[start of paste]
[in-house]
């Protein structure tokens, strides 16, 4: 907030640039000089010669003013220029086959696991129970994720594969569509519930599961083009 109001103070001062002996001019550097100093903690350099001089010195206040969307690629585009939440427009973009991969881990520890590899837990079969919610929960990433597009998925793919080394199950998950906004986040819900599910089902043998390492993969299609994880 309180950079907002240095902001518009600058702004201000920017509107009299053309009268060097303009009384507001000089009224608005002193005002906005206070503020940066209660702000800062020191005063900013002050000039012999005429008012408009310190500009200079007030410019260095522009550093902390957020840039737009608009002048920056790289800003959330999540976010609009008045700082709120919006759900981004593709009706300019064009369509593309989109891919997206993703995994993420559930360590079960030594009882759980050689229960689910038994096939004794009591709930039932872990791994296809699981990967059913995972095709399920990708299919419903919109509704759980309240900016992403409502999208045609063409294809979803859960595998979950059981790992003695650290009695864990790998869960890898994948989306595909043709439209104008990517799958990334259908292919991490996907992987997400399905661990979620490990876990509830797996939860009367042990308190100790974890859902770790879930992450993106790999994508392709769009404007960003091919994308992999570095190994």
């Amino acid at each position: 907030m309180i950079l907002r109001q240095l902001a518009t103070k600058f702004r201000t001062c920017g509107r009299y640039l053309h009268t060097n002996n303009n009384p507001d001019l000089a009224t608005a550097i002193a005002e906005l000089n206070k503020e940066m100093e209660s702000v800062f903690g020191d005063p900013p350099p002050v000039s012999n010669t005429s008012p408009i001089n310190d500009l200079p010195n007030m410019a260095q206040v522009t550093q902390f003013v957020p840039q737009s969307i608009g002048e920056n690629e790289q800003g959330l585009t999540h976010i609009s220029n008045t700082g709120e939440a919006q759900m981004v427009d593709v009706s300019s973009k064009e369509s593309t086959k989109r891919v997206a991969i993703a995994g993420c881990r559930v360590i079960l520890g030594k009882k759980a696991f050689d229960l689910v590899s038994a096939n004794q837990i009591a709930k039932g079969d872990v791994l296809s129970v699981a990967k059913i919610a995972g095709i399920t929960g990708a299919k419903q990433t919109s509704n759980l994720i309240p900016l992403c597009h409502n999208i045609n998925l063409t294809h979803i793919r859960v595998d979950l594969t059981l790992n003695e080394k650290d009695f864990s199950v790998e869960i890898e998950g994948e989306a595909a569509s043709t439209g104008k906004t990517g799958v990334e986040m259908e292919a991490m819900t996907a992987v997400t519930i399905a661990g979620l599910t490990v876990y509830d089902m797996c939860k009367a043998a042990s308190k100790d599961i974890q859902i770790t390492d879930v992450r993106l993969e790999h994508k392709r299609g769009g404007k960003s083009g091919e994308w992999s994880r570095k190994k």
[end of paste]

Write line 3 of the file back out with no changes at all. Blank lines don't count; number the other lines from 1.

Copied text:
């Amino acid at each position: 907030m309180i950079l907002r109001q240095l902001a518009t103070k600058f702004r201000t001062c920017g509107r009299y640039l053309h009268t060097n002996n303009n009384p507001d001019l000089a009224t608005a550097i002193a005002e906005l000089n206070k503020e940066m100093e209660s702000v800062f903690g020191d005063p900013p350099p002050v000039s012999n010669t005429s008012p408009i001089n310190d500009l200079p010195n007030m410019a260095q206040v522009t550093q902390f003013v957020p840039q737009s969307i608009g002048e920056n690629e790289q800003g959330l585009t999540h976010i609009s220029n008045t700082g709120e939440a919006q759900m981004v427009d593709v009706s300019s973009k064009e369509s593309t086959k989109r891919v997206a991969i993703a995994g993420c881990r559930v360590i079960l520890g030594k009882k759980a696991f050689d229960l689910v590899s038994a096939n004794q837990i009591a709930k039932g079969d872990v791994l296809s129970v699981a990967k059913i919610a995972g095709i399920t929960g990708a299919k419903q990433t919109s509704n759980l994720i309240p900016l992403c597009h409502n999208i045609n998925l063409t294809h979803i793919r859960v595998d979950l594969t059981l790992n003695e080394k650290d009695f864990s199950v790998e869960i890898e998950g994948e989306a595909a569509s043709t439209g104008k906004t990517g799958v990334e986040m259908e292919a991490m819900t996907a992987v997400t519930i399905a661990g979620l599910t490990v876990y509830d089902m797996c939860k009367a043998a042990s308190k100790d599961i974890q859902i770790t390492d879930v992450r993106l993969e790999h994508k392709r299609g769009g404007k960003s083009g091919e994308w992999s994880r570095k190994k």